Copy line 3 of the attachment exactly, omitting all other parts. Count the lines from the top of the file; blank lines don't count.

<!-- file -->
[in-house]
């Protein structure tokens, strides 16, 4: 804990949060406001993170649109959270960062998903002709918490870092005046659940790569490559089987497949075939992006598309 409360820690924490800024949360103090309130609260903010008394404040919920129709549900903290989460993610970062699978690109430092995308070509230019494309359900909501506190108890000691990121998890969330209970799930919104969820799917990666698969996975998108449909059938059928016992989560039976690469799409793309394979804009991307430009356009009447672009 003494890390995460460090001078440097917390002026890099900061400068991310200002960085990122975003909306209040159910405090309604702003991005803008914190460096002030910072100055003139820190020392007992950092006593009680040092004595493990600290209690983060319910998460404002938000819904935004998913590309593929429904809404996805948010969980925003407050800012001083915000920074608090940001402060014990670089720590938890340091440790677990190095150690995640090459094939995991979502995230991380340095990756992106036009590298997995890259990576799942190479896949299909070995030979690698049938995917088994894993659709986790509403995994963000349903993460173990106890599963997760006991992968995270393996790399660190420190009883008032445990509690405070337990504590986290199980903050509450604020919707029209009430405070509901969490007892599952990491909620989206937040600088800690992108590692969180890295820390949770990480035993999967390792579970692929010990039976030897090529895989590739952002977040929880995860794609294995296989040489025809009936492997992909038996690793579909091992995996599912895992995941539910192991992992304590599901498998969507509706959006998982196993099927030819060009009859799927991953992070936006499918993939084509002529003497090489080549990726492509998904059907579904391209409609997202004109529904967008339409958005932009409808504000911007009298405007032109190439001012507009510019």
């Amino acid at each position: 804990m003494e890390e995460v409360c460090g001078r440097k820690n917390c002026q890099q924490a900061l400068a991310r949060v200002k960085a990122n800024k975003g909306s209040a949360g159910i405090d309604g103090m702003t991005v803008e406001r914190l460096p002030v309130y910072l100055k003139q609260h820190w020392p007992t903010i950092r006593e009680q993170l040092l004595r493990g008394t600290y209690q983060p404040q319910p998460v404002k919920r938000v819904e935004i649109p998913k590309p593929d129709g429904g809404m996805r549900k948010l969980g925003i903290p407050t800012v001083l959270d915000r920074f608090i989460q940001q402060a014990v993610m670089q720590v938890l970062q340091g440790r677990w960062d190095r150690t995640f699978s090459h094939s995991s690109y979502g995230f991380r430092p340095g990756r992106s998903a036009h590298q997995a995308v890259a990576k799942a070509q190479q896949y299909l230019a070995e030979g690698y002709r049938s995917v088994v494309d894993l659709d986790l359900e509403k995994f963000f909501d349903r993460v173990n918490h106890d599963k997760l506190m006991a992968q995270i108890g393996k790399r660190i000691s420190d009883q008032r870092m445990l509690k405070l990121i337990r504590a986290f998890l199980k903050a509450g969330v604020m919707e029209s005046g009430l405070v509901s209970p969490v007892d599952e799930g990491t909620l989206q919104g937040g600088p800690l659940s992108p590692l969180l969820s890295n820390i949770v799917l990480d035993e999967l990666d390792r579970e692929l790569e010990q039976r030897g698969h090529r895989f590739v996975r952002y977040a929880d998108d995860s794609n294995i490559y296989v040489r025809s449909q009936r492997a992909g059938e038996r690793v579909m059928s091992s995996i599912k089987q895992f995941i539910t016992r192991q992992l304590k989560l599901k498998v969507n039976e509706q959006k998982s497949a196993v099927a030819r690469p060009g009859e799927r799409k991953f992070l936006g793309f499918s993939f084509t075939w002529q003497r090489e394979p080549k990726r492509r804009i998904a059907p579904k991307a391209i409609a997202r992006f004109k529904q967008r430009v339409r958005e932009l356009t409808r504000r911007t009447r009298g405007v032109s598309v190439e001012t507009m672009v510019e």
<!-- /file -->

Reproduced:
């Amino acid at each position: 804990m003494e890390e995460v409360c460090g001078r440097k820690n917390c002026q890099q924490a900061l400068a991310r949060v200002k960085a990122n800024k975003g909306s209040a949360g159910i405090d309604g103090m702003t991005v803008e406001r914190l460096p002030v309130y910072l100055k003139q609260h820190w020392p007992t903010i950092r006593e009680q993170l040092l004595r493990g008394t600290y209690q983060p404040q319910p998460v404002k919920r938000v819904e935004i649109p998913k590309p593929d129709g429904g809404m996805r549900k948010l969980g925003i903290p407050t800012v001083l959270d915000r920074f608090i989460q940001q402060a014990v993610m670089q720590v938890l970062q340091g440790r677990w960062d190095r150690t995640f699978s090459h094939s995991s690109y979502g995230f991380r430092p340095g990756r992106s998903a036009h590298q997995a995308v890259a990576k799942a070509q190479q896949y299909l230019a070995e030979g690698y002709r049938s995917v088994v494309d894993l659709d986790l359900e509403k995994f963000f909501d349903r993460v173990n918490h106890d599963k997760l506190m006991a992968q995270i108890g393996k790399r660190i000691s420190d009883q008032r870092m445990l509690k405070l990121i337990r504590a986290f998890l199980k903050a509450g969330v604020m919707e029209s005046g009430l405070v509901s209970p969490v007892d599952e799930g990491t909620l989206q919104g937040g600088p800690l659940s992108p590692l969180l969820s890295n820390i949770v799917l990480d035993e999967l990666d390792r579970e692929l790569e010990q039976r030897g698969h090529r895989f590739v996975r952002y977040a929880d998108d995860s794609n294995i490559y296989v040489r025809s449909q009936r492997a992909g059938e038996r690793v579909m059928s091992s995996i599912k089987q895992f995941i539910t016992r192991q992992l304590k989560l599901k498998v969507n039976e509706q959006k998982s497949a196993v099927a030819r690469p060009g009859e799927r799409k991953f992070l936006g793309f499918s993939f084509t075939w002529q003497r090489e394979p080549k990726r492509r804009i998904a059907p579904k991307a391209i409609a997202r992006f004109k529904q967008r430009v339409r958005e932009l356009t409808r504000r911007t009447r009298g405007v032109s598309v190439e001012t507009m672009v510019e």